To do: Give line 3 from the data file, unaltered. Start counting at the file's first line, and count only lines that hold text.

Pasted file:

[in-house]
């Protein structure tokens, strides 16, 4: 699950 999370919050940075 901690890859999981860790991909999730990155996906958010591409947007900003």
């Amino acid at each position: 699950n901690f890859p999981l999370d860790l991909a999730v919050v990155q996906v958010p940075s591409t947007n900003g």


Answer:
């Amino acid at each position: 699950n901690f890859p999981l999370d860790l991909a999730v919050v990155q996906v958010p940075s591409t947007n900003g």